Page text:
Italy Declares War on Merkel and the EU

Italy Declares War on Merkel and the EU

 

If there were ever any doubts that the leaders of the Euroskeptic coalition that now runs Italy has a plan to defy the European Union its proposed budget should quell them. Both Deputy Prime Ministers, Luigi Di Maio of Five Star Movement and Matteo Salvini of The League, were adamant about locking horns with European Union leadership over all issues of sovereignty between now and May’s European Parliamentary elections.

Their budget proposal which included both tax cuts and universal income blew past the EU budget limit of 2.0% of GDP, coming in at 2.4%. It has put their Finance Minister, Giovanni Tria, in a difficult position because Tria doesn’t want to negotiate this budget with Brussels, preferring a less confrontational, read more pro-EU, approach.

Salvini and Di Maio, however, have other plans. And since I began covering this story last year on my blog, I’ve said that it was imperative that Salvini force the issue of the Troika’s demands – the EU, European Central Bank and the International Monetary Fund – back down their throats on debt restructuring/forgiveness.

What I meant then, and I was focused on Salvini’s emergence as the leader of this fight, was that Salvini and Italy, because they are more than technically insolvent, have all the leverage in the negotiations. The size of their outstanding debt and the liabilities existent on the balance sheets of banks across Europe, most notably the nearly $1 trillion in TARGET 2 liabilities, are something Juncker, Draghi, Merkel and Christine LaGarde at the IMF simply cannot ignore.

But, to do this Salvini and now Di Maio have to make a good faith effort to negotiate a good deal for Italy with Brussels, Berlin and the IMF. This is why the budget squeaked past the 2.0% limit and then they walked it back to 2.0% but with provisions they knew would anger the EU finance ministers.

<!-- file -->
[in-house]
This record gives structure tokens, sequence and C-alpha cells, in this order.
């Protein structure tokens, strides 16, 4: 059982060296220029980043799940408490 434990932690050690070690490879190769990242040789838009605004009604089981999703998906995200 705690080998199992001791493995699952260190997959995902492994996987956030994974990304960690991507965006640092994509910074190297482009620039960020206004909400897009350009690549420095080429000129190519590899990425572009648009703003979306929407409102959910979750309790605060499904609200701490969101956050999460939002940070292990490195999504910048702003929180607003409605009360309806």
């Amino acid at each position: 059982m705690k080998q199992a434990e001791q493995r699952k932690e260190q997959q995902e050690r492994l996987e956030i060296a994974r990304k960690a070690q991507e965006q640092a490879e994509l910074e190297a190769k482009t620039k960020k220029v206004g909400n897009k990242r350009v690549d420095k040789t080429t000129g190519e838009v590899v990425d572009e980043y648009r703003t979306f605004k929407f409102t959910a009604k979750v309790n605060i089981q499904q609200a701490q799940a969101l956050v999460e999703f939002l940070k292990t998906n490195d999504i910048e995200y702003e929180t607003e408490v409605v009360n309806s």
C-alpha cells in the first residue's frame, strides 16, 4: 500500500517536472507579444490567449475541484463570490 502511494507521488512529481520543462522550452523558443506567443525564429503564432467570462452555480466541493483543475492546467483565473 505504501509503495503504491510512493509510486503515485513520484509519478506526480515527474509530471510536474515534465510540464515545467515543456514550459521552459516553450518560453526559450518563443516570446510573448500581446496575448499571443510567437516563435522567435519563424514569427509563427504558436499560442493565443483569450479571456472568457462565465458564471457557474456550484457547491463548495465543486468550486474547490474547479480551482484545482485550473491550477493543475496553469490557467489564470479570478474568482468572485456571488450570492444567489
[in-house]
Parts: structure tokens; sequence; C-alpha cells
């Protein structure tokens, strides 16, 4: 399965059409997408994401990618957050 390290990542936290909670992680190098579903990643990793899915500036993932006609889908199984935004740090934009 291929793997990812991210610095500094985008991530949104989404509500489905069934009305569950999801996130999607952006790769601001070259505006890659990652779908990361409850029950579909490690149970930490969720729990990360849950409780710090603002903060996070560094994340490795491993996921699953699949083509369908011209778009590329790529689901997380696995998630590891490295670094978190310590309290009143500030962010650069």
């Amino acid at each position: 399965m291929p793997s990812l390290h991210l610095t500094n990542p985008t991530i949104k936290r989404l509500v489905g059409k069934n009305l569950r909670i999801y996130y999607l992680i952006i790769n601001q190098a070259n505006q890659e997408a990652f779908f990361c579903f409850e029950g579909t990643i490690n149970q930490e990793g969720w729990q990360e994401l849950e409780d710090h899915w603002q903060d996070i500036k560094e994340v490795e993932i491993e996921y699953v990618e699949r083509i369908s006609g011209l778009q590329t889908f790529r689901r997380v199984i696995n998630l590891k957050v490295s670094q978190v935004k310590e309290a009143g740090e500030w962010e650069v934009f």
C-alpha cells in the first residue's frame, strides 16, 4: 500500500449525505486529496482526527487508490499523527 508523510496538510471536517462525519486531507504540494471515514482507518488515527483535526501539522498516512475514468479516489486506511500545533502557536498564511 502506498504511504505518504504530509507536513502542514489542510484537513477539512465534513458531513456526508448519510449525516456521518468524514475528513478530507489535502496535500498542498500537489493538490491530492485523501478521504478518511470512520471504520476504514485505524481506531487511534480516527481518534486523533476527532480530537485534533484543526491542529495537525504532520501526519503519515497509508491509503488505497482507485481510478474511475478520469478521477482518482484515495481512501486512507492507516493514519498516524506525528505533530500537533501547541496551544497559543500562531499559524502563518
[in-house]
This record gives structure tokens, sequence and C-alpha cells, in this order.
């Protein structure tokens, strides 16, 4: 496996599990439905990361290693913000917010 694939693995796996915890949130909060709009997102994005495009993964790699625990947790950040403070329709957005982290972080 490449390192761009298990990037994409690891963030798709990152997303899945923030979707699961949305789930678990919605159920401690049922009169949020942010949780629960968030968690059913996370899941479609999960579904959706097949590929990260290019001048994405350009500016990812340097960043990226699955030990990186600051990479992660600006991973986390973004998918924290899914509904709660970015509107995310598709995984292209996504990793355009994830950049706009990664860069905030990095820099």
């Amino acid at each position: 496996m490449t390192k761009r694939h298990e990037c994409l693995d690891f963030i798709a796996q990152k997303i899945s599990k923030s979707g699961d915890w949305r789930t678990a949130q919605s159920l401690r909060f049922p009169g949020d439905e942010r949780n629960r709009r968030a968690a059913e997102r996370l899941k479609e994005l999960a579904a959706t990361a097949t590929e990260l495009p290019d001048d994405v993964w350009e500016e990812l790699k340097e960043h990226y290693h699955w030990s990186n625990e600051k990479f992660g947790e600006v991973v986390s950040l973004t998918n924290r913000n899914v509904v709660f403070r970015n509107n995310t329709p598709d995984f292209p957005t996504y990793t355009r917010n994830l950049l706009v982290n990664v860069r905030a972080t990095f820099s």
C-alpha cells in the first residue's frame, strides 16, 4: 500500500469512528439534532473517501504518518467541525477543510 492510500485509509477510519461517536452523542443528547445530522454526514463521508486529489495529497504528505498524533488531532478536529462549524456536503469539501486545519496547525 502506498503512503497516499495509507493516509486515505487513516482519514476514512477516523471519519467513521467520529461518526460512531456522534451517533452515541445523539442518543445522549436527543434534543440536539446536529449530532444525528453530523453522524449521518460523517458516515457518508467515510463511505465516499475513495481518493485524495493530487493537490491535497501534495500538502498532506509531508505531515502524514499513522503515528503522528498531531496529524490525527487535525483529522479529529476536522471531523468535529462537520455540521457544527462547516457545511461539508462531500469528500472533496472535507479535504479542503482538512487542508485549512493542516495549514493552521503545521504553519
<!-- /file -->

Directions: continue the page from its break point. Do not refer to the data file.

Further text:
The point of this is to push Brussels and paint them as the bad guys to shift public sentiment back towards an Italeave position. Italy’s problems are not solvable with Germany holding the purse strings for all the EU countries.

With the rise in the polls of Euroskeptic parties across Europe, Salvini and Orban can drive real change in the structure of the parties within the European Parliament. The European People’s Party, which Orban’s Fidesz party is a member of, is vulnerable to losing its senior position in any coalition because of the huge change in Italy’s electoral make-up along with that in Austria with the less radical Sebastian Kurz.

But, the big swing is on the table in Germany. Alternate for Germany (AfD) is now pushing up towards 20% nationally and the next hurdle for its growth is this weekend’s Bavarian state elections. If AfD out polls the Greens and denies the CSU a path to a coalition government without them then that could have spillover effects for Angela Merkel.

The latest polls have AfD averaging around 11% versus a strong push up to 18% by the Greens. The CSU has collapsed to just 35%. How accurate these polls are are anyone’s guess at this point, but given recent history I would not be surprised to see AfD outperform their polling numbers on Sunday.

My read on the current state of affairs is as follows. Since the ECB is the only marginal buyer of Italian debt, which has been the case for more than a year now, any sharp rise in bond yields is a result of the ECB simply backing off that buying and market forces taking over.

This is the ECB’s biggest weapon. It will try to scare everyone by allowing Italy’s fiscal position to erode quickly making it impossible for them to issue debt at sustainable yields. But, it does so at the expense of the value of the bonds it and other European banks already hold. Because they are dropping in value, undercutting the solvency of those banks.

If the Italian leadership holds the line and refuse to back down, then they call the ECB’s bluff on allowing rates to rise. The ECB has to come back in, begin buying to support the price, and the regroup for the next battle.

That’s what we’ve been seeing for a few months now in the Italian bond market. That’s where this war is being waged as well as the headlines. And Salvini and Di Maio understand it. Because if they didn’t they would have already folded.

Instead they have doubled down on their opposition to Brussels and Berlin and added new vectors to their attacks.

This will not end well.

Full article: Italy Declares War on Merkel and the EU (Strategic Culture Foundation)

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